(Image stills are from “NOH-CHIM” at MAP’s “Losing Yourself” ©estherka)

In the teardrop-shaped walk through MAP’s “Losing Yourself”, kate hers’ video “NOH-CHIM” (2006) rests on the curve of the teardrop-shaped tour. In a show full of investigations on what it means to be a female in the 21st century, “NOH-CHIM” fits in with its examination on hers’ question of identity, conversing with the other pieces to be more than just a cultural dialogue on heritage and environment but also incorporating thoughts on gender and placement. It is a eight-minute looped video of her in South Korea performing happenings, sitting as a guest on a Korean show, posting up person-search posters, and then repeating the same happenings in a space where nobody sees and knows what’s going on except herself and the camera.. and then us, the viewers.

Conversing with hers, it becomes searingly revealed that as viewers, it is easy to lose sight of the overall because of our specific interests–finding comfort in the parts of her video which make sense with our own experiences, finding discomfort in the dizzying displacement so jarringly confronted, or for some, perhaps the reverse of what I just described. The point isn’t that hers is lost, or that we’re now aware of conclusions, or that this is art, or that this is not art, or that this is real and to be dealt with, or that this is a construction and therefore partially fictional–there might not be a point at all. Do we have to find a point? “NOH-CHIM” translates to that which is lost, from Korean to English. How can we ever find a point?

Whether or not our identities are ever discovered through the chaos of uncountable taxonomic categories beckoning our self-division, we can use our stories and experiences and dizziness to recognize potentials for change. Change for someone else, perhaps someone younger, so that they don’t have to go through what we went through. Each new generation is a promise of something potentially greater with unpredictable change.

So the conversation turns with the loop of “NOH-CHIM” onto hers’ current video-in-the-works, “Vanishing Horizon”. The work-in-progress is an artistic documentary, providing some history of the region and its name change, but mostly showing the children of the orphanage and how much love and care they are given from the orphanages’ founder, Tendol Gyazler who became an orphan by accident at a tender young age. There is a lone tree swaying against a backdrop of rolling green hills and cotton-swab-thick clouds. Stacks of rice fill an entire building whose doors are wide open, pigs are in crates at the city market, workers with trucks, blissful children with dirty faces, we get glimpses of the Tibet around Gyazler’s two orphanages. The children joke with each other, throwing up peace signs, skipping down cobbled walkways, swinging high on playsets and doing traditional festivities. It seems no matter where we are in the world, children share a universal trait liveliness and glee when playing, unaware of anything but the present moments.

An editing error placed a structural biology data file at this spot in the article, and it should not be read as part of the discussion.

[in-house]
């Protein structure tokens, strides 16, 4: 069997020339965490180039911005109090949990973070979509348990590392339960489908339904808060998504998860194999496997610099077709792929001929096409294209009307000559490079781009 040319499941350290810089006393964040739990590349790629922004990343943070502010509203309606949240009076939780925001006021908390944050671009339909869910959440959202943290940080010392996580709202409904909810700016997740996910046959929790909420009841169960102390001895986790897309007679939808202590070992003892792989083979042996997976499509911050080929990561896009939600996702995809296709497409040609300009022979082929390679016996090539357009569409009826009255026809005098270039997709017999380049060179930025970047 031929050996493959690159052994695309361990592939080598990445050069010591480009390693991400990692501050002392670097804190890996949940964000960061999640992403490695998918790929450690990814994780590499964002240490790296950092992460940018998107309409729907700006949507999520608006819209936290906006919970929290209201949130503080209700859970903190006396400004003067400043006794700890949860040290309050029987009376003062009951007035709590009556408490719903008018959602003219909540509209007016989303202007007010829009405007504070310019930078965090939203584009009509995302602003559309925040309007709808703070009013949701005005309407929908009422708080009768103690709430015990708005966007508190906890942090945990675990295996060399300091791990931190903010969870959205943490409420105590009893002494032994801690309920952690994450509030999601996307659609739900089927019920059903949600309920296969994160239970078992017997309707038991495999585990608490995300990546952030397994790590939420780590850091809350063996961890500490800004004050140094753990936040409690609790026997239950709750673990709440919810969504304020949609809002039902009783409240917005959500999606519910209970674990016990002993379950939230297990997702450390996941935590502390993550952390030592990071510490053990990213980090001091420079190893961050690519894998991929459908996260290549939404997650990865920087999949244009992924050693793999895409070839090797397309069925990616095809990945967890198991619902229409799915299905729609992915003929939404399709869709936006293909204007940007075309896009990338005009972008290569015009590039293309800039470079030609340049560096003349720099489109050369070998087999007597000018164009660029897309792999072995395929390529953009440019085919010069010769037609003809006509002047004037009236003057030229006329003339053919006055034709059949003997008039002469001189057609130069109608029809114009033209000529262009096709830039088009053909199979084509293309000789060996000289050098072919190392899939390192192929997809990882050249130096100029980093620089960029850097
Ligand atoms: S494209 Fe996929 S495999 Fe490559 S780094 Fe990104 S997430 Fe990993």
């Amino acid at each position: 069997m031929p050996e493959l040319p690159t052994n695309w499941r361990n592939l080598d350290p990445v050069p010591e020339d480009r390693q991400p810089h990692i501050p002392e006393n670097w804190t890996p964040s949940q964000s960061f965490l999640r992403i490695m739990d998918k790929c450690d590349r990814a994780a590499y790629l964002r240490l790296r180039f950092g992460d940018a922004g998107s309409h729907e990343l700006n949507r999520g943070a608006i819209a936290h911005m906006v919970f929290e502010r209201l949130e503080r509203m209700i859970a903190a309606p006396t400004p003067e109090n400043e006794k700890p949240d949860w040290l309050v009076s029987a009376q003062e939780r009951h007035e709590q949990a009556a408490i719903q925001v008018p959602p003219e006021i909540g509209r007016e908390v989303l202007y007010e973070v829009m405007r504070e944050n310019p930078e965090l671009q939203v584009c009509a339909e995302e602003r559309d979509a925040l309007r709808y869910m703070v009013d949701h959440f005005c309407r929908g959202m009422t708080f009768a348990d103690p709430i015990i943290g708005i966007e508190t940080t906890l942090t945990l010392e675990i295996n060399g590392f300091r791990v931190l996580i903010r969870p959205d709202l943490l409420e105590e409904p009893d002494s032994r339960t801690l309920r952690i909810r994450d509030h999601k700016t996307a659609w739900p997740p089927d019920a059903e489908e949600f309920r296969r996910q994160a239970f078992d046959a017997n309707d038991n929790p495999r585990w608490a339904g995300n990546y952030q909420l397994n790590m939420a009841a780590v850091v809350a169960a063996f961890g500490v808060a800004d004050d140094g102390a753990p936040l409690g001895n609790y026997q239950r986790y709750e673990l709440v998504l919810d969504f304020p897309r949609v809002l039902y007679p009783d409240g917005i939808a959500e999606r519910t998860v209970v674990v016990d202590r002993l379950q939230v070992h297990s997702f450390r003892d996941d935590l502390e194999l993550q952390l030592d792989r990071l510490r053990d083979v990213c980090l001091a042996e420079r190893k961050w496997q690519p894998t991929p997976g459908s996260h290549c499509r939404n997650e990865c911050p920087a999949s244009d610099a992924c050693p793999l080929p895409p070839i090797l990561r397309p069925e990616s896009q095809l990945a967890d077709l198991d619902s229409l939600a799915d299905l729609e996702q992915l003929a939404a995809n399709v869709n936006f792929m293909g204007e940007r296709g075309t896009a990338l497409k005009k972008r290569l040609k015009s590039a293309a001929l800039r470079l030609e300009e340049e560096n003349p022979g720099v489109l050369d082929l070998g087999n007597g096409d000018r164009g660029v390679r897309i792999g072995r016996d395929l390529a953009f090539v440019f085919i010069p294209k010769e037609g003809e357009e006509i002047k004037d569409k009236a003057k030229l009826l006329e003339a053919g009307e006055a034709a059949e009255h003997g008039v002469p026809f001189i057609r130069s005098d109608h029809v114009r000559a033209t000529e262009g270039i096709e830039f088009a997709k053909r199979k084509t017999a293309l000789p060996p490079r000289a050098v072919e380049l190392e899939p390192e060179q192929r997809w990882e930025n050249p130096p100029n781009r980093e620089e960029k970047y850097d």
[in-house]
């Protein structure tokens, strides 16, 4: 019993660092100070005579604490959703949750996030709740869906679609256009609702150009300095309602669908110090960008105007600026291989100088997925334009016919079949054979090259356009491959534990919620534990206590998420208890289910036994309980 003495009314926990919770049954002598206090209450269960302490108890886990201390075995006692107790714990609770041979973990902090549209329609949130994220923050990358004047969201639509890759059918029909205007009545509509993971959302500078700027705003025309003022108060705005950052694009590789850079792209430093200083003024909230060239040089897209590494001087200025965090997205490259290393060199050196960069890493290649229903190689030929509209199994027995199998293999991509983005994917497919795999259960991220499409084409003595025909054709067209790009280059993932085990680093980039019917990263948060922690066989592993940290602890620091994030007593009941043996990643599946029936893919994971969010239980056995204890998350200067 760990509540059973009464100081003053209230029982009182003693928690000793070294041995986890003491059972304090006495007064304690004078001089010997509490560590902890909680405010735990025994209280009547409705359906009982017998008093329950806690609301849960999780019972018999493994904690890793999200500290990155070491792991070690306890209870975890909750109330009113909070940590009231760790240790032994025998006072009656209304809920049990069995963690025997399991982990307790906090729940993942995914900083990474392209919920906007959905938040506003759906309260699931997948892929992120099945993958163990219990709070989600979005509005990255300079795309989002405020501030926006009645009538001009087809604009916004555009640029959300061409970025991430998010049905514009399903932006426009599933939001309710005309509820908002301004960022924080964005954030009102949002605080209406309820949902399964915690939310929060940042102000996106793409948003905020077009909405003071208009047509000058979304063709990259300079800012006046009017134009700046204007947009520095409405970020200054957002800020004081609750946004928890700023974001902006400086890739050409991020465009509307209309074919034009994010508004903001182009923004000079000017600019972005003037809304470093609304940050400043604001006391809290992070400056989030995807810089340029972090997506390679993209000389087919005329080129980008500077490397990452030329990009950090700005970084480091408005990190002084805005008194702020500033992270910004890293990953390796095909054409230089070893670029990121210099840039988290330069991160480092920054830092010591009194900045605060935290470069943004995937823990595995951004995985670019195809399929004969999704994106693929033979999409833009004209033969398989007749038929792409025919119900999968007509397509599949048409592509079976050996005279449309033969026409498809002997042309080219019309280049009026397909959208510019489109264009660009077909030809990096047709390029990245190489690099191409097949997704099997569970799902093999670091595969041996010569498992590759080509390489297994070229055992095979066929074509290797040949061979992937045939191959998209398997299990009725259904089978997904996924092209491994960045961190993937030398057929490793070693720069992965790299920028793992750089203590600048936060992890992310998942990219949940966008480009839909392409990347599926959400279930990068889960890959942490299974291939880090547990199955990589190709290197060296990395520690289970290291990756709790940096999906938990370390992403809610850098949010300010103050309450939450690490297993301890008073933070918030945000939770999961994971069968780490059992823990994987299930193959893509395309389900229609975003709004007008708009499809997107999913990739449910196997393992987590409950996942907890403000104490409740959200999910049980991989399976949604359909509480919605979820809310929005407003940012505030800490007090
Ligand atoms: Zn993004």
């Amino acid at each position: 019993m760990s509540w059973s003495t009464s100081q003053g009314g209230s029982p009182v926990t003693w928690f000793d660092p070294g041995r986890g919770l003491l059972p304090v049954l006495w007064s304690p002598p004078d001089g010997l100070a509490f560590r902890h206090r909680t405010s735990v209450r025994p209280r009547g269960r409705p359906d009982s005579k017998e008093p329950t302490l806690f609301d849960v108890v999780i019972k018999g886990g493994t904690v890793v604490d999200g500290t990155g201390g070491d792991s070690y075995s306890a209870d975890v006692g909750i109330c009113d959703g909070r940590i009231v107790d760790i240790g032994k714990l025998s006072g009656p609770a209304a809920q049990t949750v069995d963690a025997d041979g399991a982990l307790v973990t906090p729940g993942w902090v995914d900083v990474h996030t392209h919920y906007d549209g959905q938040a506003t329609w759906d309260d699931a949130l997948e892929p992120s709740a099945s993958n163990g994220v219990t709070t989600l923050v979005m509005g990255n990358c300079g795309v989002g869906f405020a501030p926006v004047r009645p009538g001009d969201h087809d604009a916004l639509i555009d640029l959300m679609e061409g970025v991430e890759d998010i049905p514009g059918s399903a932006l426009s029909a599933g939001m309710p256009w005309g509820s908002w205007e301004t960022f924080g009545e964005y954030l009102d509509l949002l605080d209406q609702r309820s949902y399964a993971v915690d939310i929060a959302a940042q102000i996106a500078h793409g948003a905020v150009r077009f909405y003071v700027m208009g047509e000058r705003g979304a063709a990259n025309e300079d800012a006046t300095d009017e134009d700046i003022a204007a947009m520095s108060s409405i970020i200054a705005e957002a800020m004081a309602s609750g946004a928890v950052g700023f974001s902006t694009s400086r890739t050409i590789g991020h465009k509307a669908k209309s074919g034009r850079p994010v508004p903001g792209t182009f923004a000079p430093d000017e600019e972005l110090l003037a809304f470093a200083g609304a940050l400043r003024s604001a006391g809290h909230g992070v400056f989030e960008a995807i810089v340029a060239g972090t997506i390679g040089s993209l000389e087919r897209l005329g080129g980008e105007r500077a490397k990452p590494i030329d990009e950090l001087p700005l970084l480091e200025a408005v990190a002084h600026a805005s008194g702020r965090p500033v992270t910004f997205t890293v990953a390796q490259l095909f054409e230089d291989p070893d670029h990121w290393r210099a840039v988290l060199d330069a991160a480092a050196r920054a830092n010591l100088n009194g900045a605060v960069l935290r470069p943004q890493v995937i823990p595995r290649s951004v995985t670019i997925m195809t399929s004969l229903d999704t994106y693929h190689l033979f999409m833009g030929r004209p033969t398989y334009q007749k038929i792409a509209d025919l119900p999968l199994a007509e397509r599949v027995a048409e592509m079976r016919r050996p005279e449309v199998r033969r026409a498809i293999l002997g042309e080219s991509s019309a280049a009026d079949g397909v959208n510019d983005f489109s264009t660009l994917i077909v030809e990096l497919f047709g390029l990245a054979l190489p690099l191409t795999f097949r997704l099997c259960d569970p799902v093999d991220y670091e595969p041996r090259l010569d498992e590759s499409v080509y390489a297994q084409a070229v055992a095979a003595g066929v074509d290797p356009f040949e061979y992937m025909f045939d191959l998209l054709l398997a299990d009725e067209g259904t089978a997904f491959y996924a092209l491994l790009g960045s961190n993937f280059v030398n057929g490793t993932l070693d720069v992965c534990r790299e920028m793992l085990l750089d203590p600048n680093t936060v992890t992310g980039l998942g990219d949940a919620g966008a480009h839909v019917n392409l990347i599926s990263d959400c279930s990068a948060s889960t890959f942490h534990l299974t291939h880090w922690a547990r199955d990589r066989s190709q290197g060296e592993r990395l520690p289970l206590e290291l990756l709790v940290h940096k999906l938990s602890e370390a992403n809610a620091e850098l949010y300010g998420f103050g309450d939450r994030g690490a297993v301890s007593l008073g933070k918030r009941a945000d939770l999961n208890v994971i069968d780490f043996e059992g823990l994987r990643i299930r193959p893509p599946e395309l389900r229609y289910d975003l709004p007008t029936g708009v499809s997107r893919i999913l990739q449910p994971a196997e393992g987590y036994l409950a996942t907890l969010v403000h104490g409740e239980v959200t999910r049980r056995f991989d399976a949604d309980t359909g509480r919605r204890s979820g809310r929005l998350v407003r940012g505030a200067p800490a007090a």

This project was funded through the Pacific Rim Grant at University of California, inspired by relationships, and realized through collaboration in friendship–all towards recognizing and raising awareness along with funds for two orphanages in Tibet.

With kate hers, the viewer grows to see art’s ability to instigate change in dialogue: away from engaging others in our dizzying search to settle–at times, inherited–displacement, and towards helping the future’s children enjoy life without the distraction of questions which may never get answered.

To see her work in progress, Click Here.

“Losing Yourself” at MAP will be up until March 27th, 2010–Be sure to visit!

Ellice Park

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